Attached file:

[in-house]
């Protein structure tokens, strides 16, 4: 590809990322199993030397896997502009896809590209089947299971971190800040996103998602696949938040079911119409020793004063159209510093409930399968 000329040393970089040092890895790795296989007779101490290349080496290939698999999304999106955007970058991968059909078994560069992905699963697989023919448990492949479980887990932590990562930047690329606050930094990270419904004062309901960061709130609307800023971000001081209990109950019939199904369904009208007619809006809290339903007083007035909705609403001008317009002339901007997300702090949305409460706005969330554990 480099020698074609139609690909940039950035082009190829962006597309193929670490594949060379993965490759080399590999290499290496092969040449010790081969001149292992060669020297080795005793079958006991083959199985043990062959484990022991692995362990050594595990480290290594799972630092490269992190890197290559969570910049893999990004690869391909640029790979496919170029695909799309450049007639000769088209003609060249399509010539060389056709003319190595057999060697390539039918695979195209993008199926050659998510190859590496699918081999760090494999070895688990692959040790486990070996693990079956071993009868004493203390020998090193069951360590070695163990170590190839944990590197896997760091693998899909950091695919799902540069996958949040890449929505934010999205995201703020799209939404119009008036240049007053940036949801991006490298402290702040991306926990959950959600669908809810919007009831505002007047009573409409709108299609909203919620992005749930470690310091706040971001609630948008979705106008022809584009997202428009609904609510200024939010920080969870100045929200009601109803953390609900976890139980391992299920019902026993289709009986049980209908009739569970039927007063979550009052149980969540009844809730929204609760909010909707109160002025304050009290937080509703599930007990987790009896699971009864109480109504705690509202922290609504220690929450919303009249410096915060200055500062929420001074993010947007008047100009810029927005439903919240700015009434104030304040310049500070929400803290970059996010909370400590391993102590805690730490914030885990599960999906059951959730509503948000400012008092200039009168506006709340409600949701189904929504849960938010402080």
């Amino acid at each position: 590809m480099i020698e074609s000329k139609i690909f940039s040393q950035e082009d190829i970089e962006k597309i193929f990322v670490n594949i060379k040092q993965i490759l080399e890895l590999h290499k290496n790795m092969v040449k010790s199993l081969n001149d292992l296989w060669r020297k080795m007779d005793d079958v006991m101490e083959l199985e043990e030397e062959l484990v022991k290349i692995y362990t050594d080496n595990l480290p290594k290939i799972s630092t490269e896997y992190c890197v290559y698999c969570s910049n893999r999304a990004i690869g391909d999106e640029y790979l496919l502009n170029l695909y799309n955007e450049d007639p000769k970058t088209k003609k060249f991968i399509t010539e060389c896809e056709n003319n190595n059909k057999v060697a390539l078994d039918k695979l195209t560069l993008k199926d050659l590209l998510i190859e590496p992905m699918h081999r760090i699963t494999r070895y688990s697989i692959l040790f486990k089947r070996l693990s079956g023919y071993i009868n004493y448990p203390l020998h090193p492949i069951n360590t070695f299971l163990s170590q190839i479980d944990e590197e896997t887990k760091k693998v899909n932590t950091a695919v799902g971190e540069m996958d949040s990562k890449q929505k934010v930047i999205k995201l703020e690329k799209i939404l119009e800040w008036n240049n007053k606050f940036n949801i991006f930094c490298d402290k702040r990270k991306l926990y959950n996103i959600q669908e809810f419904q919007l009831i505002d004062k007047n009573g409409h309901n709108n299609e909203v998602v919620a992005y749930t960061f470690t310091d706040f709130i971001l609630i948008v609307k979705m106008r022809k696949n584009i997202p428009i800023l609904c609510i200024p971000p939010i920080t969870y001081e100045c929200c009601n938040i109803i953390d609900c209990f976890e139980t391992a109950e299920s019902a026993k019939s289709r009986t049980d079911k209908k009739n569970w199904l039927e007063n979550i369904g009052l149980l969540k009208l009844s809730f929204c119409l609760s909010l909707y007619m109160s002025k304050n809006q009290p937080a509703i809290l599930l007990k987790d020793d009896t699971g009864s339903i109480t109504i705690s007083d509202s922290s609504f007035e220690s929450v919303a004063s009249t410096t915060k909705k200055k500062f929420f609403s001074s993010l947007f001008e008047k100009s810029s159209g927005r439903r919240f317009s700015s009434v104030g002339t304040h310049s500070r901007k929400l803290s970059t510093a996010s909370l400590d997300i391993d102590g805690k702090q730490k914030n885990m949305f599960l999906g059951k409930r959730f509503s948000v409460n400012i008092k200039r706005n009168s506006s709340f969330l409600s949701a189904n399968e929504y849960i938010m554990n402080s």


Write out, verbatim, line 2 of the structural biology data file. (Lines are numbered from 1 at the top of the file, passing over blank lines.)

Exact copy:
């Protein structure tokens, strides 16, 4: 590809990322199993030397896997502009896809590209089947299971971190800040996103998602696949938040079911119409020793004063159209510093409930399968 000329040393970089040092890895790795296989007779101490290349080496290939698999999304999106955007970058991968059909078994560069992905699963697989023919448990492949479980887990932590990562930047690329606050930094990270419904004062309901960061709130609307800023971000001081209990109950019939199904369904009208007619809006809290339903007083007035909705609403001008317009002339901007997300702090949305409460706005969330554990 480099020698074609139609690909940039950035082009190829962006597309193929670490594949060379993965490759080399590999290499290496092969040449010790081969001149292992060669020297080795005793079958006991083959199985043990062959484990022991692995362990050594595990480290290594799972630092490269992190890197290559969570910049893999990004690869391909640029790979496919170029695909799309450049007639000769088209003609060249399509010539060389056709003319190595057999060697390539039918695979195209993008199926050659998510190859590496699918081999760090494999070895688990692959040790486990070996693990079956071993009868004493203390020998090193069951360590070695163990170590190839944990590197896997760091693998899909950091695919799902540069996958949040890449929505934010999205995201703020799209939404119009008036240049007053940036949801991006490298402290702040991306926990959950959600669908809810919007009831505002007047009573409409709108299609909203919620992005749930470690310091706040971001609630948008979705106008022809584009997202428009609904609510200024939010920080969870100045929200009601109803953390609900976890139980391992299920019902026993289709009986049980209908009739569970039927007063979550009052149980969540009844809730929204609760909010909707109160002025304050009290937080509703599930007990987790009896699971009864109480109504705690509202922290609504220690929450919303009249410096915060200055500062929420001074993010947007008047100009810029927005439903919240700015009434104030304040310049500070929400803290970059996010909370400590391993102590805690730490914030885990599960999906059951959730509503948000400012008092200039009168506006709340409600949701189904929504849960938010402080």